In the framework of the 52nd session of the UN Human Rights Council, there will be two moments of debate on Venezuela. On March 21, the interactive dialogue will be held for the oral update of High Commissioner Volker Turk on the situation of human rights in the country. On March 22 there will be another interactive dialogue, this time around the most recent findings of the Independent International Fact-Finding Mission on Venezuela (MII).
The current composition of the Human Rights Council is favorable to the scrutiny of the performance of countries based on international standards. Even so, certain circumstances make some countries privilege political calculation over principles.
It already happened once with Norway, whose then Prime Minister, Erna Solberg, issued a statement on the human rights situation in Venezuela, which was met with an angry reaction from the Maduro government, which, in its logic of blackmail, threatened with leaving the negotiating table in Mexico. Since then Norway has remained silent in any debate on human rights in Venezuela.
It is worrying that the same thing could happen with Colombia, whose current ambassador in Geneva brings to the representation of his country a valuable trajectory of decades from the field of human rights NGOs. However, the ambassador does not command himself and must respond to the guidelines of the Palacio de San Carlos. The same guidelines that led the Colombian representation before the OAS Permanent Council to leave the room at a time when the situation of human rights in Nicaragua was being debated, alleging, days later, that it had chosen not to participate or vote because it was in the middle of a humanitarian negotiation with the Ortega regime.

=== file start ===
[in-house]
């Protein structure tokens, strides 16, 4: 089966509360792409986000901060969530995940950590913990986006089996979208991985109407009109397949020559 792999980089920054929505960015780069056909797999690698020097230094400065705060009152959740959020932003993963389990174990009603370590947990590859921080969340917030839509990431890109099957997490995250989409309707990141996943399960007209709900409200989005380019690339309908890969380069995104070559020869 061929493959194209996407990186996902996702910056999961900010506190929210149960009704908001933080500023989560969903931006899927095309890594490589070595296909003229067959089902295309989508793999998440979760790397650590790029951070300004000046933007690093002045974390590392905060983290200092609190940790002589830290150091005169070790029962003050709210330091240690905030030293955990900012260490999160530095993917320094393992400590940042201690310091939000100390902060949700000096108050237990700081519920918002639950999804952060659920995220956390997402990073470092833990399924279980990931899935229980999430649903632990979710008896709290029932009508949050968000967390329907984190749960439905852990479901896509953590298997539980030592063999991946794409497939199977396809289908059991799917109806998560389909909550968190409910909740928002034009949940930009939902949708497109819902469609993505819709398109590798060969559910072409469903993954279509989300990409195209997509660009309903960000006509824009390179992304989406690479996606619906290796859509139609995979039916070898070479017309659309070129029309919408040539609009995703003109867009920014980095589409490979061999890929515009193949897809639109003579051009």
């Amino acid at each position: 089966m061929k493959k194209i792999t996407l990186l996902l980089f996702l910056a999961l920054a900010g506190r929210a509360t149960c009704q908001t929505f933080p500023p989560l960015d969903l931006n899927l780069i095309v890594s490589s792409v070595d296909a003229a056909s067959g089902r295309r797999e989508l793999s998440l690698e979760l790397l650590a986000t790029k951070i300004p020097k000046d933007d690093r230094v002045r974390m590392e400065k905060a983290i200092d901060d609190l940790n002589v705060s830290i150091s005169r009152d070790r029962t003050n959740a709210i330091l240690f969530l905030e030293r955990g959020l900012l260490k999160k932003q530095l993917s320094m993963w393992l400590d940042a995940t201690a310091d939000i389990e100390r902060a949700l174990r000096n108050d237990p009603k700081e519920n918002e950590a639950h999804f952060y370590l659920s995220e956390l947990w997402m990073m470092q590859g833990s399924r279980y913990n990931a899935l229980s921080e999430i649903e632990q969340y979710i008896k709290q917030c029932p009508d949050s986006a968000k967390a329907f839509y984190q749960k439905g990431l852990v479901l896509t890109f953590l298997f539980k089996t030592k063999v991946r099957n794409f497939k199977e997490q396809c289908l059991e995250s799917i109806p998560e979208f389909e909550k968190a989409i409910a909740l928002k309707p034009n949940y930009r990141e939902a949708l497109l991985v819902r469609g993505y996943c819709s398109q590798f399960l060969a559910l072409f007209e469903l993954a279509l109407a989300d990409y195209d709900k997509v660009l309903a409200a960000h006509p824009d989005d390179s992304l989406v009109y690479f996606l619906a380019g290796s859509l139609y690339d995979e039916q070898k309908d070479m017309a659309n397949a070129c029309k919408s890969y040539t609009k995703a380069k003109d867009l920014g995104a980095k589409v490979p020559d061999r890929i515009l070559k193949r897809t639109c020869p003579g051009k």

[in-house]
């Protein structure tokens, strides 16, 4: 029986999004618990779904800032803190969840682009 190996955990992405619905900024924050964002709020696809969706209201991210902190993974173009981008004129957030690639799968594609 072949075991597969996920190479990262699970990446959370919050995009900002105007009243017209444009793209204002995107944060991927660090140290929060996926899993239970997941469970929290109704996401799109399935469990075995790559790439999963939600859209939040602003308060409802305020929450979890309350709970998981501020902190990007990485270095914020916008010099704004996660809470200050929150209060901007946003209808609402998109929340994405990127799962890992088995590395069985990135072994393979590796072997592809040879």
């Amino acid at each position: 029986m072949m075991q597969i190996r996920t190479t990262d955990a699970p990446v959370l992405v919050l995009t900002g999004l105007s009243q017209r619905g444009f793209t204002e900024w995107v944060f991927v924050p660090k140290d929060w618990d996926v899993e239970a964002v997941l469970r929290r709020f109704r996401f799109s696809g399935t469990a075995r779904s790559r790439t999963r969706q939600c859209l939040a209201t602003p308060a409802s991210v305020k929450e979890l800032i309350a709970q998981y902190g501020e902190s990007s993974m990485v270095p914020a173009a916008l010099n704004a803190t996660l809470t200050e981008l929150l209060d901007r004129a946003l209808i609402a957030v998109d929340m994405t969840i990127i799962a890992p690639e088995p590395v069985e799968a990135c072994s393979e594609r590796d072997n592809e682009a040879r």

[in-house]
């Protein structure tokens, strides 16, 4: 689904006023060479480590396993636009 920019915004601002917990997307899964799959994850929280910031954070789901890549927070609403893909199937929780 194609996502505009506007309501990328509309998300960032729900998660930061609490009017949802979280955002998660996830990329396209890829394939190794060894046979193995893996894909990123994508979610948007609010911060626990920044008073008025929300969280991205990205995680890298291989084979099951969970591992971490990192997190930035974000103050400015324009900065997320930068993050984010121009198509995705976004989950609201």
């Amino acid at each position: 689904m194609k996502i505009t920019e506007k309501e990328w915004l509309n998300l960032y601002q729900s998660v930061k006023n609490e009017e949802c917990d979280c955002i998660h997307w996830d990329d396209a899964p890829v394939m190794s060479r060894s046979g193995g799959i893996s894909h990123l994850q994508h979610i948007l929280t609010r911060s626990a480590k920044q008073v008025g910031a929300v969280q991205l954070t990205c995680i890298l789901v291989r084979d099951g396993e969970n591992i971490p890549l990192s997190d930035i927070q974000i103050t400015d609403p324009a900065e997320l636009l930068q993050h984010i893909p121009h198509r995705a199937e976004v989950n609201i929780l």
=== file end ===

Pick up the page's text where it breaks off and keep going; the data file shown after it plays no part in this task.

Fortunately, Colombia’s first intervention in the Human Rights Council was precisely on Nicaragua, together with 6 other countries that condemned the most recent atrocities of the Ortega-Murillo duo. The question remains regarding Colombia’s position when Venezuela is debated in the second half of March as President Petro has asked Maduro to be a mediator in the negotiation process with the ELN. No doubt Maduro will try to neutralize Colombia, just as he did with Norway, by invoking some sort of higher humanitarian principle that prevents frank discussion of the continued suffering of the Venezuelan population, even though that suffering is responsible for the exodus of some 7 millions of people whose leading destination, by the way, is Colombia.
Turk’s first report on Venezuela, as well as the MII update, require clear support from Council members. An intermediate position that Colombia could well take in this period of sessions would be to take part in a joint declaration, as it did on Nicaragua, so as not to appear alone in a condemnatory oral intervention, but also not isolated and silent far from other democratic and institutional left governments like Chile. In September, Colombia could well refrain from actively promoting a resolution on human rights in Venezuela. Still, it could vote in favor of it, staying on the side of those who do not relativize the Council’s principles due to political calculations.
In the times of Hugo Chávez, since the first UPR in 2011, it was common for NGOs to listen in the Missions in Geneva to representatives of countries that chose to inhibit themselves in the debates on human rights in Venezuela, so as not to irritate Chávez. Meanwhile, he took care of irritating the rights of the population to the extreme, with consequences that persist 10 years after his death.
Massive violations of human rights do not accept the dosing of stances. Giving ground only affects the victims and is a kind of calculation that must not be made in a forum that was created to protect them, not the violating governments.